Spike Lee's 'BlackKklansman' Tells an (Almost) Unbelievable True Story

Focus Features
Focus Features

By the time Ron Stallworth, the subject of Spike Lee's BlacKkKlansman, infiltrated the KKK, he'd already been on the inside of a less-than-welcoming institution: The Colorado Springs Police Force. This isn't to say that Lee's incendiary, gripping, and extremely entertaining film suggests that the cops and the Klan are equivalent. But he does show, in frank and realistic ways, the challenges minorities face in navigating white spaces.

BlacKkKlansman is based on a true story, and it's something of a doozy. In the early 1970s, a young black detective disguised his identity and made contact with America's most notorious hate group, starting an investigation that thwarted violent attacks and also exposed two men in critical Department of Defense positions. I haven't read Stallworth's book, so I don't know precisely how much of Lee's movie is fact versus dramatization, but I do know that the movie is absolutely terrific.

John David Washington (yes, Denzel's son) initially plays Stallworth as a somewhat unknowable character. Perhaps it's because Stallworth doesn't quite know the best way to become a part of an all-white; he's eager to be the Jackie Robinson of the upscale Colorado Springs PD, and the racial microaggressions he receives from some of his colleagues don't seem to bother him, and he blows off steam with some rather amusing kung fu moves.

Ron befriends a fellow detective, Flip Zimmerman (Adam Driver), when they're ordered to secretly record a Stokely Carmichael-led rally at a black student union. Stallworth is on the job at the rally, but he's also interested in what Carmichael has to say about entrenched racial power structures. Furthermore, his chat with the student union leader Patrice (Laura Harrier) isn't exactly pure business, either.

Stallworth makes contact with the KKK by chatting them up over the phone, but when the time comes to meet IRL, he enlists Flip to be his "face." Flip, we discover, is Jewish. Adam Driver, the actor, is not, which I think is important, because Stallworth observes that he's "passing" -- Flip denies the categorization, but once he realizes just how much antisemitism lurks in his own city, it gives him pause.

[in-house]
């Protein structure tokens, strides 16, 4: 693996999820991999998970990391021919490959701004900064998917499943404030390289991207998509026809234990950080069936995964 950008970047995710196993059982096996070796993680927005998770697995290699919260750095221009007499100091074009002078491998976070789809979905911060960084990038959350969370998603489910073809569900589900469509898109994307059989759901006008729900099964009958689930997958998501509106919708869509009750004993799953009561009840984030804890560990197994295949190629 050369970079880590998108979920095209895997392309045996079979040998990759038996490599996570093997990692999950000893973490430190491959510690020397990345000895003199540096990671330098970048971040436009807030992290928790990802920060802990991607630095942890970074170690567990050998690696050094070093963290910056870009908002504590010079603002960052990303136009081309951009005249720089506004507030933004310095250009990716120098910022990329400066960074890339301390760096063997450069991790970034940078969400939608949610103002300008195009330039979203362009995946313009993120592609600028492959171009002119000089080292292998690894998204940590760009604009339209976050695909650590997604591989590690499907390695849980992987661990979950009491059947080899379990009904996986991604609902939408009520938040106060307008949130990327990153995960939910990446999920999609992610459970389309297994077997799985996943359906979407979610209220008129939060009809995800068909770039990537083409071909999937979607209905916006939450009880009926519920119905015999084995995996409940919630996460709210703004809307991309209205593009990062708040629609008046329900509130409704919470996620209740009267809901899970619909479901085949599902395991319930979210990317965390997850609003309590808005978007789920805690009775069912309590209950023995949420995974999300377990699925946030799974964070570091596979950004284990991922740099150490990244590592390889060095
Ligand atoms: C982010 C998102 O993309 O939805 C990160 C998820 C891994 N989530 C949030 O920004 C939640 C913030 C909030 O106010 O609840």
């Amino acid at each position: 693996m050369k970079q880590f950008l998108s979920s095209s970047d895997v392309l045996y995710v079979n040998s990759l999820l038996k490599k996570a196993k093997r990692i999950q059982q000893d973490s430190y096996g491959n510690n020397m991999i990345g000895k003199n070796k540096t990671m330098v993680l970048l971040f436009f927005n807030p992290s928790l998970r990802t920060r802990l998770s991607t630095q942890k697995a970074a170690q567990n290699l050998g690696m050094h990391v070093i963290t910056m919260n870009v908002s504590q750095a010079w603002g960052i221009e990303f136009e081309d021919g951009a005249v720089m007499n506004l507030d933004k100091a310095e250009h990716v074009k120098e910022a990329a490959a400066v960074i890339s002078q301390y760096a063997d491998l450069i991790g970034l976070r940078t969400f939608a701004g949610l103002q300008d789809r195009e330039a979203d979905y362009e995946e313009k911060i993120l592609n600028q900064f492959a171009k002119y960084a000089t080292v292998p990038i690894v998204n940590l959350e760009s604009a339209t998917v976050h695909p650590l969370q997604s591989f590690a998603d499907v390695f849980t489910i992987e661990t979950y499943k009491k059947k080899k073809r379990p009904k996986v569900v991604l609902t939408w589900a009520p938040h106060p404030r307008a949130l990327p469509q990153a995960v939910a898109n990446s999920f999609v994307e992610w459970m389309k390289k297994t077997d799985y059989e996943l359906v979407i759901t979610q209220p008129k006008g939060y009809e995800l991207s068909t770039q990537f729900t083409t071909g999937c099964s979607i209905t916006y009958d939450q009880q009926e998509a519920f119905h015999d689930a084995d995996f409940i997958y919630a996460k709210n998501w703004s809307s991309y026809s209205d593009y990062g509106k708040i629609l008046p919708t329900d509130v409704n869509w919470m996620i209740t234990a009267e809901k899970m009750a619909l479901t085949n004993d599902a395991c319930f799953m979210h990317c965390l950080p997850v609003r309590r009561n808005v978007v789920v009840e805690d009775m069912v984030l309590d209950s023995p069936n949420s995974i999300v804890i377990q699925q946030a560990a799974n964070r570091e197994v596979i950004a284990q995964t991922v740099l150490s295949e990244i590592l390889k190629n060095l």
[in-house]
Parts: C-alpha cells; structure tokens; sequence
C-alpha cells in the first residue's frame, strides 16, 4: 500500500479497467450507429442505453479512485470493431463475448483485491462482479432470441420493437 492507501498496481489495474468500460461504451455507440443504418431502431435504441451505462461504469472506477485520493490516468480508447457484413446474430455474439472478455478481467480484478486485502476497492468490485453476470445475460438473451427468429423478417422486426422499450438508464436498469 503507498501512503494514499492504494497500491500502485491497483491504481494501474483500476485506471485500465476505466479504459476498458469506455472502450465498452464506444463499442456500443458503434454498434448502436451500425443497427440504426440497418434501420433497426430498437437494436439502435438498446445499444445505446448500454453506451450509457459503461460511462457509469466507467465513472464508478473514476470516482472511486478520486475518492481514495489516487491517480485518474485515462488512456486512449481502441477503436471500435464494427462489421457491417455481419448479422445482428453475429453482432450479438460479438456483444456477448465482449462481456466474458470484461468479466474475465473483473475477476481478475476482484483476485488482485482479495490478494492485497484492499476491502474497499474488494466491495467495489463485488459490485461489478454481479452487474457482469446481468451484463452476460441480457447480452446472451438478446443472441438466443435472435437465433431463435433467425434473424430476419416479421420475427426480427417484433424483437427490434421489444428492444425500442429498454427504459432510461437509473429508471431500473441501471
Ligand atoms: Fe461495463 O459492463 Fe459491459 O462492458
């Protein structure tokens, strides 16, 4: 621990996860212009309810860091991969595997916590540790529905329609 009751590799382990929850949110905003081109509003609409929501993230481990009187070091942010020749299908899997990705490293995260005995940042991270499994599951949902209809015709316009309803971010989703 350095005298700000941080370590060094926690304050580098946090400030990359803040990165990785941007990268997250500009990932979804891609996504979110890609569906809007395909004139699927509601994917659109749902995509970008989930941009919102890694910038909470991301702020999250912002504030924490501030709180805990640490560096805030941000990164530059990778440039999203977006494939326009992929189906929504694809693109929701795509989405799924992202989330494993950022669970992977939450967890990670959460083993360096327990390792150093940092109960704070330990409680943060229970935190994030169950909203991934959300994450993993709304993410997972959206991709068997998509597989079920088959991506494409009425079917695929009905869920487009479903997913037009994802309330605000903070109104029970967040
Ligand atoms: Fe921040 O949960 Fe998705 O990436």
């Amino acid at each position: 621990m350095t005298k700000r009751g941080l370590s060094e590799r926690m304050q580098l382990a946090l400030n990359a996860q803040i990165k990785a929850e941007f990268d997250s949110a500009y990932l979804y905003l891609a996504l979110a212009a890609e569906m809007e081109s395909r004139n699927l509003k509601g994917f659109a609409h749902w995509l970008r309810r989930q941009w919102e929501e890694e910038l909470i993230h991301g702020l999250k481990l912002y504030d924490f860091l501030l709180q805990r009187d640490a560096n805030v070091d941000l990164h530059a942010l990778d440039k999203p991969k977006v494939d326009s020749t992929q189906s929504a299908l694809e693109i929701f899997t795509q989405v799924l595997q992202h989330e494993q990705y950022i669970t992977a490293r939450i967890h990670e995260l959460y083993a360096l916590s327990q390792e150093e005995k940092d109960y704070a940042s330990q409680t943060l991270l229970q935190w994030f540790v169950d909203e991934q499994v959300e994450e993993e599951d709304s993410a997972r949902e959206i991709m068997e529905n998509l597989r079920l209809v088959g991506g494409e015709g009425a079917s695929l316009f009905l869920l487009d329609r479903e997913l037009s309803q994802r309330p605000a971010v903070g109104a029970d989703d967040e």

Stallworth and Flip soon form a dynamic duo of anti-racist cops, which in 2018 is enough of a paradox to add to the headspinning title, and their scenes together are extraordinary. When the most loathsome, violent of the KKK goons has Flip in his sights and accuses him of being secretly Jewish, Stallworth swoops in and saves the day, and does it in a way that doesn't blow the investigation.

As the story continues, the pair make contact with David Duke, the National Director of the Klan -- Topher Grace plays the odious, slimebag Duke with the perfect amount of naturally repellent superiority -- leading to a final stretch of rising conspiratorial action. Some of this portion may unfortunately become red meat for the "Cinemasins" crowd, as there are, put bluntly, some beats that either make no sense or feel a little too convenient.

But I don't think Spike Lee cares about strict narrative realism in BlackKklansman. He's going for the emotional moments here, like Harry Belafonte (age 91!) showing up as a living witness to lynching, and juxtaposing this with Duke's KKK initiation rituals. As the story wraps up (with a musical montage set to Emerson, Lake and Palmer?!), there's a match-cut to today, specifically the "Unite the Right" march in Charlottesville that ended in bloodshed and a shrug from President Trump. (I should point out Alec Baldwin has an early cameo in the film, making sure Trump's shadow is everywhere, as if the KKK's slogan, "America First," weren't enough.)

The montage at the end is breathtaking and left the Cannes audience in stunned silence, which preceded an avalanche of cheers. This wasn't a "liberal love-in," this was a denunciation of hate and a rebuke against those who do not join in that denunciation. In some cases, it really is black and white.